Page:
Interphalangeal Intra-articular Injections Reduce Pain, Swelling in Hand Osteoarthritis

SAN DIEGO, CA—Lidocaine and triamcinolone hexacetonide injected intra-articularly in interphalangeal joints reduced swelling and pain during movement in the hands of patients with osteoarthritis, results of a randomized, double-blind trial presented at the 2013 ACR/ARHP Annual Meeting concluded.

Despite hand osteoarthritis being a prevalent joint condition, studies on the effectiveness of corticosteroid injections in interphalangeal joints are lacking, noted Nátalia de Oliva Spolidoro, MD, of the Universidade Federal de São Paulo, São Paulo, Brazil, and colleagues.

They randomized 60 patients—58 female—with osteoarthritis of the hand (proximal or distal interphalangeal joints) to two groups. Group 1 (n=30) received intra-articular injection in the most symptomatic interphalangeal joint with 2% lidocaine 0.1mL and triamcinolone hexacetonide 4mg (0.2mL) in the distal and 6mg (0.3mL) in the proximal interphalangeal joints. Those in Group 2 (n=30) received intra-articular injection with 2% lidocaine 0.1mL of only.

Patients were evaluated by blinded raters at baseline (T0) and 1, 4, 8, and 12 weeks (T1, T4, T8, and T12) following the procedure. Outcome measures were Visual Analog Scale (VAS) for pain in the interphalangeal joint at rest and during movement; VAS for swelling, goniometry, grip strength, pinch strength, and hand function (COCHIN questionnaire and AUSCAN index).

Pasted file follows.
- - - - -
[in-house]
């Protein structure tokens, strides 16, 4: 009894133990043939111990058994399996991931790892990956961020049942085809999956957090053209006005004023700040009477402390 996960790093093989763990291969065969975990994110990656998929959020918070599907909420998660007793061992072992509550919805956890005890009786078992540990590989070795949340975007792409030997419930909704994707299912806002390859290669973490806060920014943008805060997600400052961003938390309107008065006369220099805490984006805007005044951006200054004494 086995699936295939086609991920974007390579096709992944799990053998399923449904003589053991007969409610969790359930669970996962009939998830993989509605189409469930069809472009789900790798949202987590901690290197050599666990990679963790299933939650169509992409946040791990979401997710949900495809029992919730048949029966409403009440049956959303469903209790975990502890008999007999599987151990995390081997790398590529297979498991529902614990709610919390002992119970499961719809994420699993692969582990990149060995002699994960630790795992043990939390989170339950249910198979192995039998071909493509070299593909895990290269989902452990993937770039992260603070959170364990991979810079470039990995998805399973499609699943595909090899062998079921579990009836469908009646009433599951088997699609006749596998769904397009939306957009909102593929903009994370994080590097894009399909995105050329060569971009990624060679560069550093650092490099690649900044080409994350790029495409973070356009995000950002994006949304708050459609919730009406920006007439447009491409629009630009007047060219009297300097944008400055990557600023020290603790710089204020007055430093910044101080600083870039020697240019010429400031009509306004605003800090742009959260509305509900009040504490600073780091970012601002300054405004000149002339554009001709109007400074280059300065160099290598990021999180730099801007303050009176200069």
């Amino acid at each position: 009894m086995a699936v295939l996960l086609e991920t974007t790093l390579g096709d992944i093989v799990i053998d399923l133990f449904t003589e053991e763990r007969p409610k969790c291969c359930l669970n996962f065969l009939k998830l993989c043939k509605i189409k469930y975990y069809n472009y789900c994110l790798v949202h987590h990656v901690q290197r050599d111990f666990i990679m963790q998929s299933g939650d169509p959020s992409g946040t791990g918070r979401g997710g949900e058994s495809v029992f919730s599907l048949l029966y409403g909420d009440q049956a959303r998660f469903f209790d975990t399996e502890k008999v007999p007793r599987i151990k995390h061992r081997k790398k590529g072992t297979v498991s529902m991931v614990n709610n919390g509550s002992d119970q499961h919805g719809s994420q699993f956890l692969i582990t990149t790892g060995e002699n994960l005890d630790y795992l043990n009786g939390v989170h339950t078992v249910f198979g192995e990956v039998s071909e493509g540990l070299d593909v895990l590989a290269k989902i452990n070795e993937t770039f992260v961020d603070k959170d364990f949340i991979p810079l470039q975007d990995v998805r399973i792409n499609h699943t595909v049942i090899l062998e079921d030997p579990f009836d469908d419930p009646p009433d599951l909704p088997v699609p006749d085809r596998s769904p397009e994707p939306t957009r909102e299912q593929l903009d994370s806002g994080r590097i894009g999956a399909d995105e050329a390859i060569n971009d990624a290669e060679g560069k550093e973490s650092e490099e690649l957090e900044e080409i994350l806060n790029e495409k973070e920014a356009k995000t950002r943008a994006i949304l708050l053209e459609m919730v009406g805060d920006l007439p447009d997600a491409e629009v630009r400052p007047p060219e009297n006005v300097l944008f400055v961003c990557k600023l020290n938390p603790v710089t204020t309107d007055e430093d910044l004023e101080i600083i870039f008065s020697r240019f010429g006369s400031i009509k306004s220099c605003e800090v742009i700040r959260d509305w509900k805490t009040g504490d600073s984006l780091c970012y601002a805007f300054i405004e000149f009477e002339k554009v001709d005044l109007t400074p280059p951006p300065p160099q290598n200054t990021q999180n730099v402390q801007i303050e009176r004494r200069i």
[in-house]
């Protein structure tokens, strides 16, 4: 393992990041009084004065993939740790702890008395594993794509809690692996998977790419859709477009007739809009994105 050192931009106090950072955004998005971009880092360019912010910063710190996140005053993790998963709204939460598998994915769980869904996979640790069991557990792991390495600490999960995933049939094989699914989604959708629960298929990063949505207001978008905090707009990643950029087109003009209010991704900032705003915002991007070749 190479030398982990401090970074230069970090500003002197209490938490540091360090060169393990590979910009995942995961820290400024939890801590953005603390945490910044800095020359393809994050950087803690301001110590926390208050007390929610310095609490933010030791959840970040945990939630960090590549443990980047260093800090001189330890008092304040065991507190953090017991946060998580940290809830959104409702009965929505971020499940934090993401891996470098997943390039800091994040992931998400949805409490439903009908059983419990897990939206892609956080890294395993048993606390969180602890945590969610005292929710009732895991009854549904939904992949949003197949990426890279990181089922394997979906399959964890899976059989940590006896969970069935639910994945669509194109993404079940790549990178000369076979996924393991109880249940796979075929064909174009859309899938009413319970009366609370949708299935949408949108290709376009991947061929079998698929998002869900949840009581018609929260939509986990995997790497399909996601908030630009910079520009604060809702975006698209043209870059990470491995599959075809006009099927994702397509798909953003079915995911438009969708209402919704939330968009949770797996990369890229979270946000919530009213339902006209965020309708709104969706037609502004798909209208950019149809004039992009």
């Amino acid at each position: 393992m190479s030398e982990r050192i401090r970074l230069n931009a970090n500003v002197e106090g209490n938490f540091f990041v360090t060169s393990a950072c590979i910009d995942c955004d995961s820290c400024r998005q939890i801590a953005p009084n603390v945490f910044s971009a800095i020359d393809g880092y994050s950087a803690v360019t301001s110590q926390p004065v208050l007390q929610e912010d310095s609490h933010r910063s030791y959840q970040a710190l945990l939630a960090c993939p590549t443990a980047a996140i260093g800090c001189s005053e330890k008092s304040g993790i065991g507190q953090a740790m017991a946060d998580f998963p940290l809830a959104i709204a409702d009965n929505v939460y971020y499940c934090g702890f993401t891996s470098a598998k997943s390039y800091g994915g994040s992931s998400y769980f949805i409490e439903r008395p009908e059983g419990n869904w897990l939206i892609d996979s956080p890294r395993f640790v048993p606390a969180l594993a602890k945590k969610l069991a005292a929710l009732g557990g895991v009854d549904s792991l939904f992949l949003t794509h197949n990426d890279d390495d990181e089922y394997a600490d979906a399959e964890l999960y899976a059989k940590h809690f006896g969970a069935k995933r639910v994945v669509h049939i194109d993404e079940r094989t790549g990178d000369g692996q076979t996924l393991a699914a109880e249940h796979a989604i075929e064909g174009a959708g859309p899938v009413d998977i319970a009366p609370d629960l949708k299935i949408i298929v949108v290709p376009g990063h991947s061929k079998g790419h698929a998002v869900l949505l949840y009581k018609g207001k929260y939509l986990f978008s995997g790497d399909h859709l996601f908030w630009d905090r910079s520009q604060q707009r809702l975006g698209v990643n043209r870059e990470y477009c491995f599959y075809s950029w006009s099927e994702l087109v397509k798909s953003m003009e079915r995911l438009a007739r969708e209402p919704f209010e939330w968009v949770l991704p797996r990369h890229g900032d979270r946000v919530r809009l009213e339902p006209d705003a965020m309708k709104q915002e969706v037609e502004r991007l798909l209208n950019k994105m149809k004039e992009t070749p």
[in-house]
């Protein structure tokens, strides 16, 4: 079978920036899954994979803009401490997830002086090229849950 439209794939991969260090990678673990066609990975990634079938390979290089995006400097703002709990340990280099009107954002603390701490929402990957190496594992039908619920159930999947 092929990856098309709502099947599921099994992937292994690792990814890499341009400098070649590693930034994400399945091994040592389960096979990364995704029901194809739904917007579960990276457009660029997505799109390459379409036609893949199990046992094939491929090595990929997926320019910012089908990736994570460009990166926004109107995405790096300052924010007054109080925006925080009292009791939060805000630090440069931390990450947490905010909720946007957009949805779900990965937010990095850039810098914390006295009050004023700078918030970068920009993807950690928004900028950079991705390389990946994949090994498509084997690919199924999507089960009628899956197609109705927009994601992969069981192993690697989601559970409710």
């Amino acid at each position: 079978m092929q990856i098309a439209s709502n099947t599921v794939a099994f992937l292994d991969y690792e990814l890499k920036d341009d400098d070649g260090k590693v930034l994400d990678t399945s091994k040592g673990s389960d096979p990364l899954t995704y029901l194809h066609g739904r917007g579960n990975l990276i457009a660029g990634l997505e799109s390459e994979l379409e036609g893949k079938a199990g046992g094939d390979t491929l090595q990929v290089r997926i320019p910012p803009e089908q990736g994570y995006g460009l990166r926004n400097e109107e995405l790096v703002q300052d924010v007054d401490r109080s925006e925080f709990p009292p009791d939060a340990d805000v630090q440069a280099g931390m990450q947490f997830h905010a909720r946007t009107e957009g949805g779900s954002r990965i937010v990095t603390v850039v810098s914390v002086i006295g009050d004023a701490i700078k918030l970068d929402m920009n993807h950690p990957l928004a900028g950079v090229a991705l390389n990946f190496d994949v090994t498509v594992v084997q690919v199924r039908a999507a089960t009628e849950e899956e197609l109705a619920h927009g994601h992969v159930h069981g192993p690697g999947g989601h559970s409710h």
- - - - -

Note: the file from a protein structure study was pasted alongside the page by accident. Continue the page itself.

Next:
The investigators used ultrasound to evaluate synovial hypertrophy (in mm) in the palmar and dorsal joint recesses of the injected interphalangeal joint.

Mean patient age was 60.7 years and mean disease duration, 5.0 years.

“Twenty-nine proximal (48.3%) and 31 distal (51.7%) interphalangeal joints received intra-articular injection, with no significant differences between groups,” they found.

“Significant intra-group improvements (P<0.05) were found in both groups, with the exception of grip and pinch strength.” One week following intra-articular injection, both groups reported reductions in VAS for pain at rest (P=0.513) and during movement (P=0.014). In Group 1, a reduction in VAS swelling occurred from T4 to T12 (P=0.022); however, in Group 2, a similar reduction occurred only at T8 (P=0.008). Both groups exhibited goniometric improvements only at T8 (P=0.02).

“Pulp-to-pulp and tripod pinch strength exhibited improvements beginning at T4 (P=0.001) and T8 (P=0.000), respectively,” they found. “Hand function exhibited significant improvement beginning at T4 (P=0.047 and P=0.000, respectively), which was maintained through to the end of the study only with regard to the AUSCAN index (P=0.501).”

Ultrasound showed reductions in dorsal and palmar synovial hypertrophy occurred in both groups at T4 (P=0.024) and T8 (P=0.005), respectively.